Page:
Two Indian-American women appointed to key positions at US Mission to UN

"The Biden administration is going to be much more concerned with basic, fundamental human rights."

The Biden administration has appointed two Indian-American experts — Sohini Chatterjee and Aditi Gorur — to key diplomatic positions at the US Mission to the United Nations.

Chatterjee will serve as a senior policy advisor to the US Ambassador to the UN, while Gorur has been appointed as policy advisor at the mission, according to the official statement.

An expert on global development, conflict, and mass atrocities, Chatterjee till recently taught as an adjunct professor at Columbia University’s School of International and Public Affairs. She previously worked in the Bureau for Policy, Planning and Learning at the US Agency for International Development (USAID).

In an interview to PTI in November, Chatterjee had said that there could be greater cooperation between India and the US in multilateral institutions, in particular at the UN Security Council where India is now a non-permanent member for the next two years beginning January.

She had also favoured strategic dialogue with India on how to combat climate change would be a great opportunity.

She had said that the Biden administration will have a more deliberate and thoughtful engagement with India and there will be an opportunity to really work with New Delhi to balance the burgeoning influence of China in the region, issues related to human rights would be back on the table of this bilateral relationship.

In December, Chatterjee said that Biden, who then was president-elect, has historical experience with alliances and has an understanding of the historical partnership between the US and India as two powerful democracies.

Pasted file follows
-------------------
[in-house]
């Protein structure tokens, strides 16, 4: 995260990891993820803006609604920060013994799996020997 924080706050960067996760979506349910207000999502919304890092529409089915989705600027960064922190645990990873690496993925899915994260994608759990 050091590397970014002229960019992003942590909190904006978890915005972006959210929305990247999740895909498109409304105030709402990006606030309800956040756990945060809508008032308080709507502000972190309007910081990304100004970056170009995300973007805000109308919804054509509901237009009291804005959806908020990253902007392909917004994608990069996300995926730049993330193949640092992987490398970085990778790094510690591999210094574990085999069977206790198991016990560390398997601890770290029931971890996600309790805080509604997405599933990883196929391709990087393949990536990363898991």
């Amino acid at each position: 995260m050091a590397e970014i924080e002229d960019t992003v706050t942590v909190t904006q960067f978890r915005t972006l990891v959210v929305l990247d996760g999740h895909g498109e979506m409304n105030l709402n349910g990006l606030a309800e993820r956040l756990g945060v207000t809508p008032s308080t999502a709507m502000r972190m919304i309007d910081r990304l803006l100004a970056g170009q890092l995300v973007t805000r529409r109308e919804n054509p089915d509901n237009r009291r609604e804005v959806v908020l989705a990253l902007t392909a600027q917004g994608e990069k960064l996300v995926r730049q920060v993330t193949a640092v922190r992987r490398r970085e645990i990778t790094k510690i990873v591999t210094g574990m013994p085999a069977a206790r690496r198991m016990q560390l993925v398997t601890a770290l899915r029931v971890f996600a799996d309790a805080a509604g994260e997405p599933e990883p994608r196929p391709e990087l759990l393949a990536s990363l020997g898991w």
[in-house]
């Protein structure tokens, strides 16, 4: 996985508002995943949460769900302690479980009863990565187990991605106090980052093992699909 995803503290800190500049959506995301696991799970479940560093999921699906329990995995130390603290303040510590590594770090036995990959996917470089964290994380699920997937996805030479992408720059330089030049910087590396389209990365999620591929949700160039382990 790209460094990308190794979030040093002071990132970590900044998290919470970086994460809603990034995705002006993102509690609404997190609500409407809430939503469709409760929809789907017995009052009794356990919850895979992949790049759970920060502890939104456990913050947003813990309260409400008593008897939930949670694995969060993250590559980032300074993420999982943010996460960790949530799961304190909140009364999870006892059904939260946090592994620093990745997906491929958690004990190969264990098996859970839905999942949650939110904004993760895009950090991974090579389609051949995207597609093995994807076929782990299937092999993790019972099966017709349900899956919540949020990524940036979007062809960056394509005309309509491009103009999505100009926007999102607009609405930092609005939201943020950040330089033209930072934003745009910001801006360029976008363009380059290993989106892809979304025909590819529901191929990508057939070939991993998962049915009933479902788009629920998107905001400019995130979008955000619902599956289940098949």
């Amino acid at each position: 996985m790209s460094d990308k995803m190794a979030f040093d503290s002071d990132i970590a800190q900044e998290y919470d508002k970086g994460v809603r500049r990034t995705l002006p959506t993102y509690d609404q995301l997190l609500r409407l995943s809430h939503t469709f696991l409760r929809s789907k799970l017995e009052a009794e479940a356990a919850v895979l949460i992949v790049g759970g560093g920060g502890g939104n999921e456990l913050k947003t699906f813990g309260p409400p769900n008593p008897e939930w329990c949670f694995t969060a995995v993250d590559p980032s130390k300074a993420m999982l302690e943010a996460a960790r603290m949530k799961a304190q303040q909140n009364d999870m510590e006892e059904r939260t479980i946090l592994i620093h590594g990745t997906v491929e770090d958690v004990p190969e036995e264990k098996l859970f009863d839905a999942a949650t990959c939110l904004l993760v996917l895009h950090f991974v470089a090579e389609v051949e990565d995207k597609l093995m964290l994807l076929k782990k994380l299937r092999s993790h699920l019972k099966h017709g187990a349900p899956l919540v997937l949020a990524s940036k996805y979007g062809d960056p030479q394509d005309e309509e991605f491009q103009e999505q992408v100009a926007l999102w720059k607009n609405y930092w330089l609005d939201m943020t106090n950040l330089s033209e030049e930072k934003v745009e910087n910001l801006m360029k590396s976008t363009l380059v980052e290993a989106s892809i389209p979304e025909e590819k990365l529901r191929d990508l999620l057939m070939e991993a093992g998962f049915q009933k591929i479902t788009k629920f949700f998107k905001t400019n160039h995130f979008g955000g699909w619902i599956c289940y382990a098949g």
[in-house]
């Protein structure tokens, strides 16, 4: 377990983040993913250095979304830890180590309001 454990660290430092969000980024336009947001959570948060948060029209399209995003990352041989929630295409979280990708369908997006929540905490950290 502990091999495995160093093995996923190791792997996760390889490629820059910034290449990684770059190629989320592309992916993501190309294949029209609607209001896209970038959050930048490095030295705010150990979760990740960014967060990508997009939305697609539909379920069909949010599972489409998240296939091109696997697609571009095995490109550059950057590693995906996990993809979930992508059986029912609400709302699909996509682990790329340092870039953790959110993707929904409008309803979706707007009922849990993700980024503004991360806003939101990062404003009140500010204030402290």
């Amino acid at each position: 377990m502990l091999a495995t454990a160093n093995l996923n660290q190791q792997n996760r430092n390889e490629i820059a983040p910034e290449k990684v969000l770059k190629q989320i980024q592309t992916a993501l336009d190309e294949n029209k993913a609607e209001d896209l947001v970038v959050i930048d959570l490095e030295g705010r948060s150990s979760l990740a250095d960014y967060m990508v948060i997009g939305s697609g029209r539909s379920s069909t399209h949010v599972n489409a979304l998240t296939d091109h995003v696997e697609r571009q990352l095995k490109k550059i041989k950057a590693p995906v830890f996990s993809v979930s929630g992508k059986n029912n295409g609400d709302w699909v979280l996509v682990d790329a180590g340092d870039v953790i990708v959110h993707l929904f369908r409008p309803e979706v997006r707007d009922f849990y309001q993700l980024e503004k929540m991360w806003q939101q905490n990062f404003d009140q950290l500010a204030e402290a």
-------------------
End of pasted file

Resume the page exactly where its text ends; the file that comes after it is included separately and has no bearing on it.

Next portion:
“Prime Minister Narendra Modi – in 2021 – should work with the Biden administration to develop a more sustainable alliance – one that will work towards countering violent extremism; boosting trade cooperation bilaterally and in the region; and battling global climate change,” she said when asked about the India US relationship in 2021.

“Climate change will disproportionately affect the poorest in India and in the US. Left unabated, it will have devastating public health consequences and lead to catastrophic natural disasters in the coming decade,” she said.

“Both countries have an opportunity to not be short-sighted but rather to look thoughtfully at the glaring and imminent transboundary threats of the next decade and work together to mitigate them. Both democracies should also use this new era in US leadership to jointly and individually champion democratic principles in the multilateral community,” she said.

Chatterjee, who previously served as senior policy advisor in the Obama administration, said for the Biden administration at the minimum human rights is now going to be “on the table as a critical issue to address.”

The Biden administration is going to be much more concerned with basic, fundamental human rights, she added.

Gorur is an expert on UN peacekeeping. Till recently she was a senior fellow and director of the Protecting Civilians in Conflict Programme at the Stimson Center. Her primary research focus is on preventing and responding to violence against civilians, particularly in the context of peacekeeping operations.

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Before joining Stimson, Gorur worked with the Indian Institute for Human Settlements in India, the Asia Foundation and the Center for Liberty in the Middle East in Washington, DC, and the Melbourne University Law School in Australia.

She holds a Master of Arts in international security from Georgetown University, as well as a Bachelor of Arts in development studies and a Bachelor of Laws with honors from the University of Melbourne.


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